ESG: a Distraction or a Revolution?

ESG: a Distraction or a Revolution?

ESG as a part of an organisation’s impact strategy ESG (in terms of issues relating to the Environment, Society and Governance) is headlining in the media, and in the investment and corporate worlds, but it’s not new – nor should it be treated as something separate to the rest of business. It’s a useful acronym but in essence focusing on performing well in these areas is just good practice for any investor or business organisation. Why you can’t ignore ESG – now or ever The underlying issues for society, the environment and good governance, have been with us a long time, as have the clearly negative impacts of ignoring these areas or not addressing them properly.

Author: Maanch – maanch.com

 

ESG as a part of an organisation’s impact strategy

ESG (in terms of issues relating to the Environment, Society and Governance) is headlining in the media, and in the investment and corporate worlds, but it’s not new – nor should it be treated as something separate to the rest of business. It’s a useful acronym but in essence focusing on performing well in these areas is just good practice for any investor or business organisation.

Why you can’t ignore ESG – now or ever

The underlying issues for society, the environment and good governance, have been with us a long time, as have the clearly negative impacts of ignoring these areas or not addressing them properly. Many companies and banks have been hit by huge fines or share price falls over the decades due to their poor governance, environmental damage or unethical practices, and these outcomes are bad for all stakeholders. These are not trivial amounts and certainly can’t be seen as “just a cost of doing business”. In 2010 the total compensation paid out by BP for the Deepwater Horizon oil spill was a mind-boggling $65BN! (see some of the largest fines here)
It can’t be sound business or investing practice to ignore ESG-related issues; now or at any time in the last few decades.

UK law isn’t a barrier

UK corporate law already states that organisations are fully responsible for all their actions. It is a myth that the legal duty of companies is to pursue only profitability and shareholder returns. This may have been the main corporate pursuit for decades but it doesn’t mean it was the law; or that it was right. Company leaders already have a fiduciary duty to the long term health of the business; and sustainability is a critical part of that (see Section 172 of the Companies Act 2006).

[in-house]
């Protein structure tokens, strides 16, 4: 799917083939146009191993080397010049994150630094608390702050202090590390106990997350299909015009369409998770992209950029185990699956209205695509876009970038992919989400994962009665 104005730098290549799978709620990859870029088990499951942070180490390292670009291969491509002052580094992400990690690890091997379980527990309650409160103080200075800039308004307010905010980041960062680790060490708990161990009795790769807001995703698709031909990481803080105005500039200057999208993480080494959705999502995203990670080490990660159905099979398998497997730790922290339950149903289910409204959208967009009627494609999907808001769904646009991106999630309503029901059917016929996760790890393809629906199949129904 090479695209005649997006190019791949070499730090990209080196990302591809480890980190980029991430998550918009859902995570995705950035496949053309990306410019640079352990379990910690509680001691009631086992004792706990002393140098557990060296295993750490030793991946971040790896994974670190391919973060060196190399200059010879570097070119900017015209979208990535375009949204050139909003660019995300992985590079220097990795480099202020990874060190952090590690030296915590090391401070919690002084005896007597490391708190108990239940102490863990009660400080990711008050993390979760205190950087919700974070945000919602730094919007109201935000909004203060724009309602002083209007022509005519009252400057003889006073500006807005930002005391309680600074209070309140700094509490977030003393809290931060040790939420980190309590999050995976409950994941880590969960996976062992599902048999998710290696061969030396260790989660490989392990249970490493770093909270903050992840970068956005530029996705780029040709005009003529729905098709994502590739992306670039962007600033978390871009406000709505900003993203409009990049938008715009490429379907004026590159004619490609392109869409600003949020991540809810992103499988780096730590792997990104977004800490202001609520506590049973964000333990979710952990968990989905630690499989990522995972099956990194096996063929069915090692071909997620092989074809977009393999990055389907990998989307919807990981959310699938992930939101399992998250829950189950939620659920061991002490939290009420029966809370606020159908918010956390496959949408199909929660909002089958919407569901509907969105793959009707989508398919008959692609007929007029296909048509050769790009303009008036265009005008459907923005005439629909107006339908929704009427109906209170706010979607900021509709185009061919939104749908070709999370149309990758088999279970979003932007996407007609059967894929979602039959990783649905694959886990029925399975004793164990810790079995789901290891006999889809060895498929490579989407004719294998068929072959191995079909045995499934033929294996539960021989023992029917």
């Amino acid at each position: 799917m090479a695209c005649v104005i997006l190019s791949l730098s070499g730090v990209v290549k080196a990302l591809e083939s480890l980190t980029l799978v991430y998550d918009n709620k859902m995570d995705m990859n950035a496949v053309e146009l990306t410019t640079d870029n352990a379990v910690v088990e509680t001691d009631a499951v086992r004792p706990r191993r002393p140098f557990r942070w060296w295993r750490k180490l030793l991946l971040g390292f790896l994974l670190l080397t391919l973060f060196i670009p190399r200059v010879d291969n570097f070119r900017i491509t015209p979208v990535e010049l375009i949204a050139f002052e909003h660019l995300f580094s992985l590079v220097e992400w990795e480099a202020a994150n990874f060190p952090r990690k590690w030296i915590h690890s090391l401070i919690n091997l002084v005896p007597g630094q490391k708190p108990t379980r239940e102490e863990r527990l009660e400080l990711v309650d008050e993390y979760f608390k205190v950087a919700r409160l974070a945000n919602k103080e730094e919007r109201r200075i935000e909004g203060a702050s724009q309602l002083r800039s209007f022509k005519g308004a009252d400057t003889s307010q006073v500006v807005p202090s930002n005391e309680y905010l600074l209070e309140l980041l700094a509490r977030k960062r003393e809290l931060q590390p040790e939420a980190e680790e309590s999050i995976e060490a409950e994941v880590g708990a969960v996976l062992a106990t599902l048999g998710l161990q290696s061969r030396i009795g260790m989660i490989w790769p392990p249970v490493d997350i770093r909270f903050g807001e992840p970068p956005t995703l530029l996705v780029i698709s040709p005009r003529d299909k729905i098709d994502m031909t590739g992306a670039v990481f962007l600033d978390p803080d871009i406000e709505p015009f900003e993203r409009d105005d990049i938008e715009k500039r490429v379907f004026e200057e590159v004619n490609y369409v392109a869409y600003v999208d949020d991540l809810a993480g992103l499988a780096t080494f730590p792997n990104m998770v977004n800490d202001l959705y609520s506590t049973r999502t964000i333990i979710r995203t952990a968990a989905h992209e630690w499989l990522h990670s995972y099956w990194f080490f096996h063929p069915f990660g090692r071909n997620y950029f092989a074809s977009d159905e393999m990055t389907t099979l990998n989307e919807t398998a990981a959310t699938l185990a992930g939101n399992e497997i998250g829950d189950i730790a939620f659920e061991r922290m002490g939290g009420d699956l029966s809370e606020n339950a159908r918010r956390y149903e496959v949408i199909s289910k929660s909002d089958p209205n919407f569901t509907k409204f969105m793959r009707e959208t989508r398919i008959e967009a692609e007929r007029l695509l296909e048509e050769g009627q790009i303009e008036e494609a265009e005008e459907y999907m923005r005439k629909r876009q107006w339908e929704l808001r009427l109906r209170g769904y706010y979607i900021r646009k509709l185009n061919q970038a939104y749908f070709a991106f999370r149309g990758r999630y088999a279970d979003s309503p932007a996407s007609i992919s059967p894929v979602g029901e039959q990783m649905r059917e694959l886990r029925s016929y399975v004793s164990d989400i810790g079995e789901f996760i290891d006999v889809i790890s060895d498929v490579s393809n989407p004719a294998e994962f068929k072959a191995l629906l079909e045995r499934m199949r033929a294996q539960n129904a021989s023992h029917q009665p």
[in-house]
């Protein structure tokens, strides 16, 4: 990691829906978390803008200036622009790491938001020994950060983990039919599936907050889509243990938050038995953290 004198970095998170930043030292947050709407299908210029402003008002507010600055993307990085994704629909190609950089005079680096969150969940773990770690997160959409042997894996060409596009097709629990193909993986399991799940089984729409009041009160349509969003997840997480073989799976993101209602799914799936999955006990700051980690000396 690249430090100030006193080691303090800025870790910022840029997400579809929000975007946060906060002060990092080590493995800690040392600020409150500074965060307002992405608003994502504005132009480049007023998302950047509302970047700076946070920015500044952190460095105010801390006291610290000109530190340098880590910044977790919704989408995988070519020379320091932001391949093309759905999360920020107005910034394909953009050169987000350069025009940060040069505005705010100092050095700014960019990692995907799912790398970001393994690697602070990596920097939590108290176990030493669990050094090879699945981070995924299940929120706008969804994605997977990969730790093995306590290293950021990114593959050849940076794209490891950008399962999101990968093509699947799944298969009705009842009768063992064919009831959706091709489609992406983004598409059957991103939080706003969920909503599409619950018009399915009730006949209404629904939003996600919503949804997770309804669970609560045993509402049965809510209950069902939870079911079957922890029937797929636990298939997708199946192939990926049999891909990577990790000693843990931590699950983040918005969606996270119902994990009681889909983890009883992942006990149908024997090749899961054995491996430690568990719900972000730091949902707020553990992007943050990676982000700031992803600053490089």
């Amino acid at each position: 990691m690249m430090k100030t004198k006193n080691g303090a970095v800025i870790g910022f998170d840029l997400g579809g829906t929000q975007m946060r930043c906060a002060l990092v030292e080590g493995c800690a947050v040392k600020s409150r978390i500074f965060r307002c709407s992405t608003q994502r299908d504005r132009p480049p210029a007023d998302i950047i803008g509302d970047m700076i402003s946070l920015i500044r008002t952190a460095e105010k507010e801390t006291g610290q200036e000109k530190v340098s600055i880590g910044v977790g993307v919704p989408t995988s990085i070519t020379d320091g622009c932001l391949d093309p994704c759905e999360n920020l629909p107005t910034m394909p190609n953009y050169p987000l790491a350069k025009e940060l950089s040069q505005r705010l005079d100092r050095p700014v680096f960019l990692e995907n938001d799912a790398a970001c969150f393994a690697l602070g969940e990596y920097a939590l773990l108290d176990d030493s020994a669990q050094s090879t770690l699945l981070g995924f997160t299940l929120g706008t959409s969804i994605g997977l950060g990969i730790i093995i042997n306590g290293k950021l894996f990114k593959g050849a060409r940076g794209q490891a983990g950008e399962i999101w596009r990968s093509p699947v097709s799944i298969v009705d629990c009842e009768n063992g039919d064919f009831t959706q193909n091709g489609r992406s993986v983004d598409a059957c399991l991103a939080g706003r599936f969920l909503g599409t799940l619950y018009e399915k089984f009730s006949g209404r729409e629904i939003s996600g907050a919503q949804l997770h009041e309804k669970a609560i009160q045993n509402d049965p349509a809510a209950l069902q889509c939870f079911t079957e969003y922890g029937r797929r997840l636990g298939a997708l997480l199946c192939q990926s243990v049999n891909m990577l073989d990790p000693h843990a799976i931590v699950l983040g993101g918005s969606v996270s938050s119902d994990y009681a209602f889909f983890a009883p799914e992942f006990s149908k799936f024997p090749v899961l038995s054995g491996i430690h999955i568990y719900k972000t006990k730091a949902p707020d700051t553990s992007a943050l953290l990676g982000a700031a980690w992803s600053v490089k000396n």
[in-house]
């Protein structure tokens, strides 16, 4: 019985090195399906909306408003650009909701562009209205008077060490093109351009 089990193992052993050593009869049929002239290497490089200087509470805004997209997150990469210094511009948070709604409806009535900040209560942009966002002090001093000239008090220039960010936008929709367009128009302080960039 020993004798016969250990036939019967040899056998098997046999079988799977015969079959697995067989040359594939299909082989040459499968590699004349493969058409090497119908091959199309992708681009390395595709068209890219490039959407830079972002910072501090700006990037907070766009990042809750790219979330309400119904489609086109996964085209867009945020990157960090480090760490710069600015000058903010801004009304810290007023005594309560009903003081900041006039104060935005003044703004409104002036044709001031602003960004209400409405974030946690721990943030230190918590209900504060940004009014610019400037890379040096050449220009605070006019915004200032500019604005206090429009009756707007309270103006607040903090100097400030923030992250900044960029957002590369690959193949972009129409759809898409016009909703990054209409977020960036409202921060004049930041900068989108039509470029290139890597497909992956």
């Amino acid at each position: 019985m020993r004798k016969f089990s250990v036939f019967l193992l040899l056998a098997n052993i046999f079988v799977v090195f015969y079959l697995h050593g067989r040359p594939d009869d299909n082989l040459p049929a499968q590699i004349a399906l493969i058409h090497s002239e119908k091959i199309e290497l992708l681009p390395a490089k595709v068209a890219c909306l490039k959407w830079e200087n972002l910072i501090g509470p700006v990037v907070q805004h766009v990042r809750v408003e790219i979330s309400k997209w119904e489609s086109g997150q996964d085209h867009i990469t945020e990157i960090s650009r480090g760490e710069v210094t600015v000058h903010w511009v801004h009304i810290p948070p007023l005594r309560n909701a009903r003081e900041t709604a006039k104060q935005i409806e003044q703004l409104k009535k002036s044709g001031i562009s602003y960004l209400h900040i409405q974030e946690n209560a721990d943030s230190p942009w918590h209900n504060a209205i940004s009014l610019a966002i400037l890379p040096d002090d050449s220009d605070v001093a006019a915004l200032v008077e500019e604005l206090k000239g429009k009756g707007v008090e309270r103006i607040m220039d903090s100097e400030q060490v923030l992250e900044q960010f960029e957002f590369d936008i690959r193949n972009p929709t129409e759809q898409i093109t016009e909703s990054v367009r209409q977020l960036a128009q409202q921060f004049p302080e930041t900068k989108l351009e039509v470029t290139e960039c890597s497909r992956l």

Also, as per the Principles of the Corporate Governance Code set out by The Financial Reporting Council (FRC) Principle A: A successful company is led by an effective and entrepreneurial board, whose role is to promote the long-term sustainable success of the company, generating value for shareholders and contributing to wider society.

These clauses aren’t perfect. I support current efforts to go further; to tighten up the language, be much more proactive with efforts to be good corporate citizens, and further emphasise the importance of stakeholder responsibility. But a legal platform for good corporate behaviour already exists, at least in the UK. E.g. Better Business Act.

ESG as opportunity not just risk management

It’s not just about risk. There are profitable opportunities for organisations who use their business competencies for social or environmental good. A data consultancy helping to fight fraud; a bank using its technology and networks for greater financial inclusion; a retailer driving out human slavery and poor working conditions from its supply chain whilst increasing quality and security of supply. There are many examples and too many for here so this will be the subject of my next blog. In short, companies who look at solving the world’s problems, encapsulated in the Sustainable Development Goals (SDGs) as a framework for change, have the chance to grow revenues, and do good.

 

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